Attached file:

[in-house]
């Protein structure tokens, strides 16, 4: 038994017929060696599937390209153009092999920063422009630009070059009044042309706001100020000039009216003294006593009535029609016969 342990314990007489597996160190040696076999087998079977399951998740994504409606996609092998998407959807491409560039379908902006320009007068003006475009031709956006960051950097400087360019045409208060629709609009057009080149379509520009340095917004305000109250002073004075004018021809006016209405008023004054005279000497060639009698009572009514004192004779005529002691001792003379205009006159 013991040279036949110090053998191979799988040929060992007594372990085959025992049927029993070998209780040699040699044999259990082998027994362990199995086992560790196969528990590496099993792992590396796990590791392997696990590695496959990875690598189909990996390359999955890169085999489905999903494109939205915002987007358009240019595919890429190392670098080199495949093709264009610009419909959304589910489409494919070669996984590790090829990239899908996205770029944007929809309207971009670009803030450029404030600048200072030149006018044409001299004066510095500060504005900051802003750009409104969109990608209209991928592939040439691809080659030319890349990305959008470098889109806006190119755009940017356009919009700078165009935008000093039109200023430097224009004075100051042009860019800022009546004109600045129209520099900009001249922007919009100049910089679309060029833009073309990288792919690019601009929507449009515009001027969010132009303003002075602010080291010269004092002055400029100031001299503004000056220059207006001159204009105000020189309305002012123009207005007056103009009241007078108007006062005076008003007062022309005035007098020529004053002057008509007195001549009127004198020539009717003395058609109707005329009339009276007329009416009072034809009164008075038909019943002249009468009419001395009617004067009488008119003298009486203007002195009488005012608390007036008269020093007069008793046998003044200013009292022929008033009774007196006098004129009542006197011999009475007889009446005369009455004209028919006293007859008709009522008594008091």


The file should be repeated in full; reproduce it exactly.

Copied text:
[in-house]
């Protein structure tokens, strides 16, 4: 038994017929060696599937390209153009092999920063422009630009070059009044042309706001100020000039009216003294006593009535029609016969 342990314990007489597996160190040696076999087998079977399951998740994504409606996609092998998407959807491409560039379908902006320009007068003006475009031709956006960051950097400087360019045409208060629709609009057009080149379509520009340095917004305000109250002073004075004018021809006016209405008023004054005279000497060639009698009572009514004192004779005529002691001792003379205009006159 013991040279036949110090053998191979799988040929060992007594372990085959025992049927029993070998209780040699040699044999259990082998027994362990199995086992560790196969528990590496099993792992590396796990590791392997696990590695496959990875690598189909990996390359999955890169085999489905999903494109939205915002987007358009240019595919890429190392670098080199495949093709264009610009419909959304589910489409494919070669996984590790090829990239899908996205770029944007929809309207971009670009803030450029404030600048200072030149006018044409001299004066510095500060504005900051802003750009409104969109990608209209991928592939040439691809080659030319890349990305959008470098889109806006190119755009940017356009919009700078165009935008000093039109200023430097224009004075100051042009860019800022009546004109600045129209520099900009001249922007919009100049910089679309060029833009073309990288792919690019601009929507449009515009001027969010132009303003002075602010080291010269004092002055400029100031001299503004000056220059207006001159204009105000020189309305002012123009207005007056103009009241007078108007006062005076008003007062022309005035007098020529004053002057008509007195001549009127004198020539009717003395058609109707005329009339009276007329009416009072034809009164008075038909019943002249009468009419001395009617004067009488008119003298009486203007002195009488005012608390007036008269020093007069008793046998003044200013009292022929008033009774007196006098004129009542006197011999009475007889009446005369009455004209028919006293007859008709009522008594008091």